NewsWest AfricaBattling the bottom feeders

Wed,22Nov2017

Posted on Friday, 14 August 2015 13:56

Battling the bottom feeders

European, South Korean and Russian fishing vessels have been pillaging West African fish stocks for decades.

 

The waters off Senegal and Mauritania, once teeming with sea life, are pale images of what they used to be.

Now, environmental campaign group Greenpeace sees a new threat. Falling domestic fish stocks are pushing Chinese fishing fleets to Africa: from 13 vessels in 1985 to 462 vessels in 2013.

That is a fifth of China's total 'distant water' fishing fleet. Greenpeace also says that many of these companies, including the China national Fisheries Corporation, have a history of illegal fishing.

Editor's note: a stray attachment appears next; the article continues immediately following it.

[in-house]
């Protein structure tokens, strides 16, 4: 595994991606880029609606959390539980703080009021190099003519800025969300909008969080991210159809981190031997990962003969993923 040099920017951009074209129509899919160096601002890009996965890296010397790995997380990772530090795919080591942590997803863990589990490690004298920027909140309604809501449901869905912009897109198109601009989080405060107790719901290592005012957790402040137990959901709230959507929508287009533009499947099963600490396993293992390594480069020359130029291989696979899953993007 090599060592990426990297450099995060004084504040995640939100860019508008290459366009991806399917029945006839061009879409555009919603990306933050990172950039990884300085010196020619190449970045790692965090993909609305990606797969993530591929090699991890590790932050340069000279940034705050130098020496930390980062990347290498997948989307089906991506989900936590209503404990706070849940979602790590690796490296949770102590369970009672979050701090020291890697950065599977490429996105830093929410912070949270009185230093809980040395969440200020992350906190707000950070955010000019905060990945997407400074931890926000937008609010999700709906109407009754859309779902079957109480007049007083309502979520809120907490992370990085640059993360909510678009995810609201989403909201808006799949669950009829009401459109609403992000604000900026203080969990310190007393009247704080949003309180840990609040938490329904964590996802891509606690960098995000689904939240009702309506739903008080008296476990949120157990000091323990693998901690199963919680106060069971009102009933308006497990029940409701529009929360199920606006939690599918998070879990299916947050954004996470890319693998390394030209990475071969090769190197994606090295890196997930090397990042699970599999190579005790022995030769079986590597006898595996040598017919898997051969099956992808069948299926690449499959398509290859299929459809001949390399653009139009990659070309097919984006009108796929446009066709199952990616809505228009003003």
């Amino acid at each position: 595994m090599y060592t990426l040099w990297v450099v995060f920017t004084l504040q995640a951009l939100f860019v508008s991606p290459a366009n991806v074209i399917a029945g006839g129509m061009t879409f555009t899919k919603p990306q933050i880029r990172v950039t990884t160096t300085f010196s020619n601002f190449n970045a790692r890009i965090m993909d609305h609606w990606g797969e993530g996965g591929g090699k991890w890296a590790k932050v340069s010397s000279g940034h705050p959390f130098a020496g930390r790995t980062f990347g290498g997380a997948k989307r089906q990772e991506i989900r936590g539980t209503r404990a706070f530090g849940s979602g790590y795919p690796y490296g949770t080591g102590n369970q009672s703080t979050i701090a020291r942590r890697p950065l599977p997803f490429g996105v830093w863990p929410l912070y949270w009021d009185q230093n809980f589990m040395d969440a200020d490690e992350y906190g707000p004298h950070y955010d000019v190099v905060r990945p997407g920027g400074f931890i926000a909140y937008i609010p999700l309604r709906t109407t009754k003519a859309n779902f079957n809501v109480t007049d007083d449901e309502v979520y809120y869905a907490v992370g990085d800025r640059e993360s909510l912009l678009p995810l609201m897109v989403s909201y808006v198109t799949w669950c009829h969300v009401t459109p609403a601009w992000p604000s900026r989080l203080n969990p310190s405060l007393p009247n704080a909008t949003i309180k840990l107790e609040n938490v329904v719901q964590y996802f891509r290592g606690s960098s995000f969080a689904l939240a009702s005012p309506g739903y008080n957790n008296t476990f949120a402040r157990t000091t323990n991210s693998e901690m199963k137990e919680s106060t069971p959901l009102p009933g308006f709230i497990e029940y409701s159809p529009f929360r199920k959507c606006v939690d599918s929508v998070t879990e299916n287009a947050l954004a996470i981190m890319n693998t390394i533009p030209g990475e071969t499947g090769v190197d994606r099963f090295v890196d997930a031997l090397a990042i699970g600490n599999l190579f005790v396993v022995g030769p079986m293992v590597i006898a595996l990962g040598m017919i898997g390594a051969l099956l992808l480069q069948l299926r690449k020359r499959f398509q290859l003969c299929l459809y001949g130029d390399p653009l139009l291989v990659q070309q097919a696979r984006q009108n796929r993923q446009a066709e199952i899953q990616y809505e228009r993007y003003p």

"If China wants to be a genuine friend of Africa, it should follow the path of the European Union's (EU) Common Fisheries Policy, which is slowly rectifying the EU's own history of irresponsible fishing in the region," said Ahmed Diamé, Greenpeace Africa's oceans campaigner.

From 2000 to 2006 and 2011 to 2013, there were over 180 documented illegal fishing cases in Gambia, Guinea, Guinea-Bissau, Mauritania, Senegal and Sierra Leone that involved vessels owned by Chinese companies
or flying the Chinese flag.

Many of these boats are destructive 'bottom trawlers' that scoop up all the life they can off the ocean floor.



Nicholas Norbrook

Nicholas Norbrook

Nicholas Norbrook is Managing Editor of The Africa Report, helping to set up the magazine in 2005. He has been a producer for Radio France International, and has lived and worked in West Africa. In 2011 he won the Diageo Business Reporting award for Journalist of the Year.

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